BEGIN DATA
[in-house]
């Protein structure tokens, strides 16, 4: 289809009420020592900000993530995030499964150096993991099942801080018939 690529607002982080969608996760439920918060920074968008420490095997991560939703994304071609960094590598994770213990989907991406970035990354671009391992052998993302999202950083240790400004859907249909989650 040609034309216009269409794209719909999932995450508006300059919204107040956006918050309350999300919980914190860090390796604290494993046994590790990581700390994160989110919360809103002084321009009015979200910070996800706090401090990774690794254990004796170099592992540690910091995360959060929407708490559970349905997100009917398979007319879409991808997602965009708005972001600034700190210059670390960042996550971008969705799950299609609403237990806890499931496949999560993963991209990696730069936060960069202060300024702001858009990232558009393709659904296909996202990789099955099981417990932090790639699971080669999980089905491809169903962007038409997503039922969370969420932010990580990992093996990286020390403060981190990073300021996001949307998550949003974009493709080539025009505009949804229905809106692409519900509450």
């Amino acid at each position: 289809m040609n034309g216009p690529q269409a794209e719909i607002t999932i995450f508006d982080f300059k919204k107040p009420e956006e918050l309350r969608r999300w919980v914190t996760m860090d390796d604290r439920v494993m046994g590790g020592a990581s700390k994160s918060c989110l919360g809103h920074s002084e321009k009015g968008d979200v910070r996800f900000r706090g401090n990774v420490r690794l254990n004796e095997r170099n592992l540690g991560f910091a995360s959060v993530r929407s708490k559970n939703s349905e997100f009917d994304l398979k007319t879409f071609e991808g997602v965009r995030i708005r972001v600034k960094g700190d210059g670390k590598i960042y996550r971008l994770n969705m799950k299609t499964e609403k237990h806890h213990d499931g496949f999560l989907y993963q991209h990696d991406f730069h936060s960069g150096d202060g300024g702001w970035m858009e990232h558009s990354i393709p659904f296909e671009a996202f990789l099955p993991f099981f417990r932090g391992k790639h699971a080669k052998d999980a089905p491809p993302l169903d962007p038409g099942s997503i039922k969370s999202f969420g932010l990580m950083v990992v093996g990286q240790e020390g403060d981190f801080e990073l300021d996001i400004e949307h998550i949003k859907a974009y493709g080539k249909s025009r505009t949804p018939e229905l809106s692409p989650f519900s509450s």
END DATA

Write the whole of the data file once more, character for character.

[in-house]
């Protein structure tokens, strides 16, 4: 289809009420020592900000993530995030499964150096993991099942801080018939 690529607002982080969608996760439920918060920074968008420490095997991560939703994304071609960094590598994770213990989907991406970035990354671009391992052998993302999202950083240790400004859907249909989650 040609034309216009269409794209719909999932995450508006300059919204107040956006918050309350999300919980914190860090390796604290494993046994590790990581700390994160989110919360809103002084321009009015979200910070996800706090401090990774690794254990004796170099592992540690910091995360959060929407708490559970349905997100009917398979007319879409991808997602965009708005972001600034700190210059670390960042996550971008969705799950299609609403237990806890499931496949999560993963991209990696730069936060960069202060300024702001858009990232558009393709659904296909996202990789099955099981417990932090790639699971080669999980089905491809169903962007038409997503039922969370969420932010990580990992093996990286020390403060981190990073300021996001949307998550949003974009493709080539025009505009949804229905809106692409519900509450």
């Amino acid at each position: 289809m040609n034309g216009p690529q269409a794209e719909i607002t999932i995450f508006d982080f300059k919204k107040p009420e956006e918050l309350r969608r999300w919980v914190t996760m860090d390796d604290r439920v494993m046994g590790g020592a990581s700390k994160s918060c989110l919360g809103h920074s002084e321009k009015g968008d979200v910070r996800f900000r706090g401090n990774v420490r690794l254990n004796e095997r170099n592992l540690g991560f910091a995360s959060v993530r929407s708490k559970n939703s349905e997100f009917d994304l398979k007319t879409f071609e991808g997602v965009r995030i708005r972001v600034k960094g700190d210059g670390k590598i960042y996550r971008l994770n969705m799950k299609t499964e609403k237990h806890h213990d499931g496949f999560l989907y993963q991209h990696d991406f730069h936060s960069g150096d202060g300024g702001w970035m858009e990232h558009s990354i393709p659904f296909e671009a996202f990789l099955p993991f099981f417990r932090g391992k790639h699971a080669k052998d999980a089905p491809p993302l169903d962007p038409g099942s997503i039922k969370s999202f969420g932010l990580m950083v990992v093996g990286q240790e020390g403060d981190f801080e990073l300021d996001i400004e949307h998550i949003k859907a974009y493709g080539k249909s025009r505009t949804p018939e229905l809106s692409p989650f519900s509450s």